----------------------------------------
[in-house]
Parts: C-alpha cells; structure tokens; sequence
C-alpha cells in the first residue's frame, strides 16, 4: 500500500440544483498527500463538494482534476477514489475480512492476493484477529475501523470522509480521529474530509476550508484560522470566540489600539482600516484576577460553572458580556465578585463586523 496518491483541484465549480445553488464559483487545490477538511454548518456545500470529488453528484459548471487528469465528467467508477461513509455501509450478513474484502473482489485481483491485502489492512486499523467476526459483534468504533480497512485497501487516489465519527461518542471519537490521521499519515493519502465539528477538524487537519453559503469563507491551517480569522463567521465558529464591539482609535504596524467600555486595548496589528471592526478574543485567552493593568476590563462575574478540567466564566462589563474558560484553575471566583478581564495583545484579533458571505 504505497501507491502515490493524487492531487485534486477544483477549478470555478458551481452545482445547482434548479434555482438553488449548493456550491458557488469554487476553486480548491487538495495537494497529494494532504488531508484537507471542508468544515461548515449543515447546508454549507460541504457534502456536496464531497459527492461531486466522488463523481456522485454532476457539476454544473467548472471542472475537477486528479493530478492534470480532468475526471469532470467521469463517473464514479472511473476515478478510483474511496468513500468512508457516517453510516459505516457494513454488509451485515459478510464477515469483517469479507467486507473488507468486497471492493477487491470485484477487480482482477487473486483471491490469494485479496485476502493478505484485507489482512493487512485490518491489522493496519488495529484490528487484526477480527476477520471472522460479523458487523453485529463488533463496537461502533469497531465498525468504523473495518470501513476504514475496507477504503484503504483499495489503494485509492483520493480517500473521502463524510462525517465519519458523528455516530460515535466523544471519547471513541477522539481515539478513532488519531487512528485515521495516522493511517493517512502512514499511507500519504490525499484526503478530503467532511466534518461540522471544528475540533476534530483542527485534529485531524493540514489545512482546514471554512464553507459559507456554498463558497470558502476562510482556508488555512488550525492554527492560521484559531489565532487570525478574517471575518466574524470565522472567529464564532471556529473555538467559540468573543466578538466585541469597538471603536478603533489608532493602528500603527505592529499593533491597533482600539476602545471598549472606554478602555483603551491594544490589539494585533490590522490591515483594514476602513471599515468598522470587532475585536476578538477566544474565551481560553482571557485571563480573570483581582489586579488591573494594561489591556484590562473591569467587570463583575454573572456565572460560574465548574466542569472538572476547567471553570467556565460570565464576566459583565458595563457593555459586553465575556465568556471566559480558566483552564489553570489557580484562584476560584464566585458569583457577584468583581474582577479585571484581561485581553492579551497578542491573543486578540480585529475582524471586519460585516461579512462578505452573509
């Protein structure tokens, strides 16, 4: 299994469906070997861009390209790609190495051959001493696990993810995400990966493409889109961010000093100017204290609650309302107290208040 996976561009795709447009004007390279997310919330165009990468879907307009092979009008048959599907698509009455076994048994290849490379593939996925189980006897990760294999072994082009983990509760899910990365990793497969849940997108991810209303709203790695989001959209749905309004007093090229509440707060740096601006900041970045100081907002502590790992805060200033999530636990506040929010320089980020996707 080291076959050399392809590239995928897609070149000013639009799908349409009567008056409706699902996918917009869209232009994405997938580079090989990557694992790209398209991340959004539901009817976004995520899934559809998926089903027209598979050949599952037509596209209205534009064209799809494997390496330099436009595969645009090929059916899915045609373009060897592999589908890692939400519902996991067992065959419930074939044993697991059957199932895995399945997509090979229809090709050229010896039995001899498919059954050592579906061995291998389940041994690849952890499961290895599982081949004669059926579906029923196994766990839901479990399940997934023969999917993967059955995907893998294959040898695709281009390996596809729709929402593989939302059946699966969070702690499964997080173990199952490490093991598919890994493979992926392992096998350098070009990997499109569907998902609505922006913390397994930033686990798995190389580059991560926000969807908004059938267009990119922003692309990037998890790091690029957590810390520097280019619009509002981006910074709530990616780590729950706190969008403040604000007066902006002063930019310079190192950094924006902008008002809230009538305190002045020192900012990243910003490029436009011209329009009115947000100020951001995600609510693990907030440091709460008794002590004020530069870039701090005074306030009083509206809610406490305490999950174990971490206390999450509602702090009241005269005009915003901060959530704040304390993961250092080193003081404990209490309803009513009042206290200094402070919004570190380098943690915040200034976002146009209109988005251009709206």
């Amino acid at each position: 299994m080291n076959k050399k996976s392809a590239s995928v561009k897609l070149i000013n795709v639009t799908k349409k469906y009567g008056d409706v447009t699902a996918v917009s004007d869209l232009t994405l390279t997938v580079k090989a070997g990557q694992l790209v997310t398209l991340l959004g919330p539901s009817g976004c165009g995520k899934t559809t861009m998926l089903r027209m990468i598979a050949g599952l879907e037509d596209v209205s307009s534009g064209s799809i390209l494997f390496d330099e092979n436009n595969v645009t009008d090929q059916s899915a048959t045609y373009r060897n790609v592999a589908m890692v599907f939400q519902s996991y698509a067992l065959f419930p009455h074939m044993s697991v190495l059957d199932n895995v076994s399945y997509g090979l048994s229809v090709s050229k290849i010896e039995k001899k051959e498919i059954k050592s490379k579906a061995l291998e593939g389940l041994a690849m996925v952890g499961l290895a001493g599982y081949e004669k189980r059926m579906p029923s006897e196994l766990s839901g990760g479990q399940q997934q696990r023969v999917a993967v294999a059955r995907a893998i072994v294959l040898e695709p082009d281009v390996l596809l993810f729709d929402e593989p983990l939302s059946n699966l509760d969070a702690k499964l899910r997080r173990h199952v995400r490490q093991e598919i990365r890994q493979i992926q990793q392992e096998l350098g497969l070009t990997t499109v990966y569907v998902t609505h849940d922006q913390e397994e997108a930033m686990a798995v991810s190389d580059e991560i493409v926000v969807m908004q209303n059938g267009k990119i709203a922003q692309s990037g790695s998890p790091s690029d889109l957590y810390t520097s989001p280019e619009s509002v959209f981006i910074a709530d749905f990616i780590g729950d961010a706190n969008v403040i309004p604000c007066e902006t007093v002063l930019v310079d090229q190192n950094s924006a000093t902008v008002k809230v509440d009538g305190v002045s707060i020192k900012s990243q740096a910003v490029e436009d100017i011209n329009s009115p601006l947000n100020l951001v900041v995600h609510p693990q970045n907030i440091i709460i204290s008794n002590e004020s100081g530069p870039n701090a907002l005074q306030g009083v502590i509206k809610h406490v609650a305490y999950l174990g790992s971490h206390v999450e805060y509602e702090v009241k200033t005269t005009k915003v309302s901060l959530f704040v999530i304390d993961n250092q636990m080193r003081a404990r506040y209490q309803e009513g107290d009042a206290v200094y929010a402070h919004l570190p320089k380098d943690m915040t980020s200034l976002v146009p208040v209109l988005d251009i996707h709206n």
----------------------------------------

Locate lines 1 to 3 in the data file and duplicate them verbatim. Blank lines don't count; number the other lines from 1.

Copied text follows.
[in-house]
Parts: C-alpha cells; structure tokens; sequence
C-alpha cells in the first residue's frame, strides 16, 4: 500500500440544483498527500463538494482534476477514489475480512492476493484477529475501523470522509480521529474530509476550508484560522470566540489600539482600516484576577460553572458580556465578585463586523 496518491483541484465549480445553488464559483487545490477538511454548518456545500470529488453528484459548471487528469465528467467508477461513509455501509450478513474484502473482489485481483491485502489492512486499523467476526459483534468504533480497512485497501487516489465519527461518542471519537490521521499519515493519502465539528477538524487537519453559503469563507491551517480569522463567521465558529464591539482609535504596524467600555486595548496589528471592526478574543485567552493593568476590563462575574478540567466564566462589563474558560484553575471566583478581564495583545484579533458571505 504505497501507491502515490493524487492531487485534486477544483477549478470555478458551481452545482445547482434548479434555482438553488449548493456550491458557488469554487476553486480548491487538495495537494497529494494532504488531508484537507471542508468544515461548515449543515447546508454549507460541504457534502456536496464531497459527492461531486466522488463523481456522485454532476457539476454544473467548472471542472475537477486528479493530478492534470480532468475526471469532470467521469463517473464514479472511473476515478478510483474511496468513500468512508457516517453510516459505516457494513454488509451485515459478510464477515469483517469479507467486507473488507468486497471492493477487491470485484477487480482482477487473486483471491490469494485479496485476502493478505484485507489482512493487512485490518491489522493496519488495529484490528487484526477480527476477520471472522460479523458487523453485529463488533463496537461502533469497531465498525468504523473495518470501513476504514475496507477504503484503504483499495489503494485509492483520493480517500473521502463524510462525517465519519458523528455516530460515535466523544471519547471513541477522539481515539478513532488519531487512528485515521495516522493511517493517512502512514499511507500519504490525499484526503478530503467532511466534518461540522471544528475540533476534530483542527485534529485531524493540514489545512482546514471554512464553507459559507456554498463558497470558502476562510482556508488555512488550525492554527492560521484559531489565532487570525478574517471575518466574524470565522472567529464564532471556529473555538467559540468573543466578538466585541469597538471603536478603533489608532493602528500603527505592529499593533491597533482600539476602545471598549472606554478602555483603551491594544490589539494585533490590522490591515483594514476602513471599515468598522470587532475585536476578538477566544474565551481560553482571557485571563480573570483581582489586579488591573494594561489591556484590562473591569467587570463583575454573572456565572460560574465548574466542569472538572476547567471553570467556565460570565464576566459583565458595563457593555459586553465575556465568556471566559480558566483552564489553570489557580484562584476560584464566585458569583457577584468583581474582577479585571484581561485581553492579551497578542491573543486578540480585529475582524471586519460585516461579512462578505452573509